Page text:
These Genius Hacks Can Help You Repurpose Anything
Who knew aluminum foil was so versatile?
You toss your used cans in the recycling bin, you shop secondhand, and you even compost your food scraps as part of your quest for a greener life. However, there are countless ways you've likely never even considered to reduce your household waste and make the most of the items you already have at home. With the help of experts, we've rounded up the best new uses for household items that you'd otherwise toss, from foil to floss. And for more great projects to tackle around the house, check out these 50 Easy DIY Home Hacks.
Try using cola to unclog a finicky drain.
Drain cleaner not cutting it? Your favorite soft drink might just do the trick.
According to Doyle James, president of Mr. Rooter Plumbing, "Cola-style soft drinks contain phosphoric acid…Surprisingly, phosphoric acid is also an effective drain cleaner." James notes that, in order for this trick to work, just make sure the soda you're using has phosphoric acid in the first four ingredients and pour a room-temperature bottle of it down the drain, letting it sit for an hour and following with a boiling water flush. And if you want to avoid a costly error, nix these 23 Cleaning Habits That Are Actually Ruining Your House.
Scrub those mineral deposits away with fresh lemon juice.
Cola isn't the only household staple that has an unexpected cleaning-related use. James says that lemon juice is perfect for those hard water stains on faucets and other plumbing fixtures. "The acid in the lemon juice melts away the extra minerals, leaving a fresh lemon scent," James says.
Make your shower sparkling clean with white vinegar.
It can pickle a mean carrot and scour a mean bathtub—what can't vinegar do?
"If you always seem to have spots on your shower door, you can easily soak a few paper towels in distilled white vinegar, then lay them over the splotches in a single layer," says Brad Roberson, president of Glass Doctor. Roberson recommends letting the paper towels sit for 15 minutes, rinsing with water, and drying thoroughly. And for more great cleaning tips delivered directly to your inbox, sign up for our daily newsletter.
Use aspirin to remove stains.
Those tough stains on your clothes are no match for the aspirin in your medicine cabinet.
"If you crush a few aspirin pills and mix them with hot water, you can use it to scrub the stains out," says Harold Hardesty, a DIY expert with The House Wire. And for more ways to get your space spotless, check out these 20 Amazing Tricks for Cleaning Your Bathroom.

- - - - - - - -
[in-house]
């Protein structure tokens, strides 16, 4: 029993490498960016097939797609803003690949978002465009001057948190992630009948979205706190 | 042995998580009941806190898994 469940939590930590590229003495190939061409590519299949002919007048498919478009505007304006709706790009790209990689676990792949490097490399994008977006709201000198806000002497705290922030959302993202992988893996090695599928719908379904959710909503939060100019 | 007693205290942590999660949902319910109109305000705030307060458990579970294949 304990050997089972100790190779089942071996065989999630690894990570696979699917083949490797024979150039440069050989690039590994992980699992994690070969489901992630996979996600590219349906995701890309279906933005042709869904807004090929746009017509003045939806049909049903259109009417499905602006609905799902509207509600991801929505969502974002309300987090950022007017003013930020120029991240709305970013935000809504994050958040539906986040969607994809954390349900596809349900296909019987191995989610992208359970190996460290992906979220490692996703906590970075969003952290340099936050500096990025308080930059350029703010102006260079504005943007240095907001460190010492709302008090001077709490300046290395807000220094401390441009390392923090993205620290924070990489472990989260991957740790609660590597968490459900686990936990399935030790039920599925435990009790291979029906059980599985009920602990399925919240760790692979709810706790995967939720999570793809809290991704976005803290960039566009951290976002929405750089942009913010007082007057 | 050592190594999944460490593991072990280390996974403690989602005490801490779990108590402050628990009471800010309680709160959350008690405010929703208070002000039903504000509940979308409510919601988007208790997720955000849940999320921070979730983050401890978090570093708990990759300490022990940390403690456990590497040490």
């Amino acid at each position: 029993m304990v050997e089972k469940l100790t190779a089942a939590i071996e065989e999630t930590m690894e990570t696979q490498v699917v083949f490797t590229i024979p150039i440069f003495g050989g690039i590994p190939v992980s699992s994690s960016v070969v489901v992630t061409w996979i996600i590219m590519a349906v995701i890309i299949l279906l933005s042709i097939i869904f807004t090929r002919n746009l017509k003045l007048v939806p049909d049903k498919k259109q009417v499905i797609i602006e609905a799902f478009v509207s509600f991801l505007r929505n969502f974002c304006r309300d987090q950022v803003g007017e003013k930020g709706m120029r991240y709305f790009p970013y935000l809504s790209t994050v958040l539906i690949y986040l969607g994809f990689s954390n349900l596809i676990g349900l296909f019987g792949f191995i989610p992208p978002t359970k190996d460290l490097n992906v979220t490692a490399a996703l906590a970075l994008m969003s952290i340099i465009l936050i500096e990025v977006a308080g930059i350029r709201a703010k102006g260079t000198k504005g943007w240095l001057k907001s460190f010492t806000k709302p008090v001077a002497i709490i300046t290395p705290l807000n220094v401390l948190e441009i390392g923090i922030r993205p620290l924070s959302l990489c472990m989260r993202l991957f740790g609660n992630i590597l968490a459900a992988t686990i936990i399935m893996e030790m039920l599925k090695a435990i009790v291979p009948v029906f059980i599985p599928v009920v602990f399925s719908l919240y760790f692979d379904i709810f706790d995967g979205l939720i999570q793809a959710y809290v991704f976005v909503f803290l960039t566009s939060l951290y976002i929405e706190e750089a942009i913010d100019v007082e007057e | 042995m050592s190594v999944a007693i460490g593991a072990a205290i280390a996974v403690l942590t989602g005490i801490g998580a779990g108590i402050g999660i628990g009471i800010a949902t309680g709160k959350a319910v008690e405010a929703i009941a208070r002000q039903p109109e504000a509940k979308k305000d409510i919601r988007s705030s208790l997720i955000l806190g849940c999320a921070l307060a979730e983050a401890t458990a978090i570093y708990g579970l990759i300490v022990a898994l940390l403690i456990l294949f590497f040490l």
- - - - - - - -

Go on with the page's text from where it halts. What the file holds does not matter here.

Use Alka-Seltzer to clean your blender.
Have an appliance with impossible-to-get-to nooks and crannies?
"If you drop an Alka-Seltzer tablet in with some water and let it sit for 15 minutes, it loosens up all the grime, so you can just rinse it out," says Hardesty, who notes that this trick works for Thermoses, too.
Use a newspaper to deodorize small spaces.
It may not be the first item you'd think of to possess deodorizing properties, but Hardesty says newspaper is surprisingly helpful when it comes to keeping your home smelling fresh. "Newspaper soaks up nasty smells. If you have some gross scents in your fridge or cabinets, put a newspaper in there and watch how the smell just dissipates," he says.
Use dental floss as a knife.
Want to perfectly slice that birthday cake? Instead of grabbing a knife, grab some dental floss. "Dental floss is great for cutting soft foods," says Hardesty. Just make sure you're using the unflavored variety to keep from giving your foods a minty taste.
Try a little olive oil when polishing your appliances.
You may have heard of using olive oil as furniture polish, but it can also give your appliances a healthy sheen.
"Put a dab of olive oil on a paper towel and use that to buff your appliances," says Hardesty. "It works just as good as any appliance polish you'd buy at the hardware store."
Use baking soda to de-grime your grout.
If your grout has seen better days, a little baking soda might just be the thing to spruce it up.
"Just mix it with some hot water and wipe that between the tiles. The baking soda breaks down the grime, so you don't need much elbow grease to get your tiles looking spiffy," explains Hardesty.
Substitute aluminum foil for dryer sheets.
Whether you're out of dryer sheets or are just looking for a replacement for them, aluminum foil is a surprisingly great alternative.
"Just grab a bunch of foil, scrunch it into a ball about the size of a tennis ball, and toss it in your dryer with your clothes," says Beth McCallum, a cleaning expert at Oh So Spotless. "It will keep them soft, fluffy, and static-free."
Use white vinegar to clean out your washing machine.
According to Ron Shimek, president of Mr. Appliance, distilled white vinegar has even more to offer in the housecleaning arena outside of the bathroom.